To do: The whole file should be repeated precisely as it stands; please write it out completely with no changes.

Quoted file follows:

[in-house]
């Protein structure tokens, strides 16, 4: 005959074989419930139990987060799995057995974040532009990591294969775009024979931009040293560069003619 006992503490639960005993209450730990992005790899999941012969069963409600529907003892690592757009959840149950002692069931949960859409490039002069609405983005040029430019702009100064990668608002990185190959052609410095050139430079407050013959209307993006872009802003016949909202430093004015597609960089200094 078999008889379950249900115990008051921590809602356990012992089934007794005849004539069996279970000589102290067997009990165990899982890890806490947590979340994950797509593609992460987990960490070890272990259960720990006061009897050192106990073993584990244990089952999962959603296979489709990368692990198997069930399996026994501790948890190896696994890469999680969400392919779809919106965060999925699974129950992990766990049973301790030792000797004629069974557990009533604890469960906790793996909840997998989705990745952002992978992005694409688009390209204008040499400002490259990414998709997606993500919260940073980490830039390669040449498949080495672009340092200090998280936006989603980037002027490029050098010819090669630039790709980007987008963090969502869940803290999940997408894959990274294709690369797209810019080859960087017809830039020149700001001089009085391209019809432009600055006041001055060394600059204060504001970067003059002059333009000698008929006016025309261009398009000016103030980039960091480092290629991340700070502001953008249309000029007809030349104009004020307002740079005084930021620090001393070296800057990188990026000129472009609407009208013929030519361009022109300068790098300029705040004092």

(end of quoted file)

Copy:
[in-house]
């Protein structure tokens, strides 16, 4: 005959074989419930139990987060799995057995974040532009990591294969775009024979931009040293560069003619 006992503490639960005993209450730990992005790899999941012969069963409600529907003892690592757009959840149950002692069931949960859409490039002069609405983005040029430019702009100064990668608002990185190959052609410095050139430079407050013959209307993006872009802003016949909202430093004015597609960089200094 078999008889379950249900115990008051921590809602356990012992089934007794005849004539069996279970000589102290067997009990165990899982890890806490947590979340994950797509593609992460987990960490070890272990259960720990006061009897050192106990073993584990244990089952999962959603296979489709990368692990198997069930399996026994501790948890190896696994890469999680969400392919779809919106965060999925699974129950992990766990049973301790030792000797004629069974557990009533604890469960906790793996909840997998989705990745952002992978992005694409688009390209204008040499400002490259990414998709997606993500919260940073980490830039390669040449498949080495672009340092200090998280936006989603980037002027490029050098010819090669630039790709980007987008963090969502869940803290999940997408894959990274294709690369797209810019080859960087017809830039020149700001001089009085391209019809432009600055006041001055060394600059204060504001970067003059002059333009000698008929006016025309261009398009000016103030980039960091480092290629991340700070502001953008249309000029007809030349104009004020307002740079005084930021620090001393070296800057990188990026000129472009609407009208013929030519361009022109300068790098300029705040004092």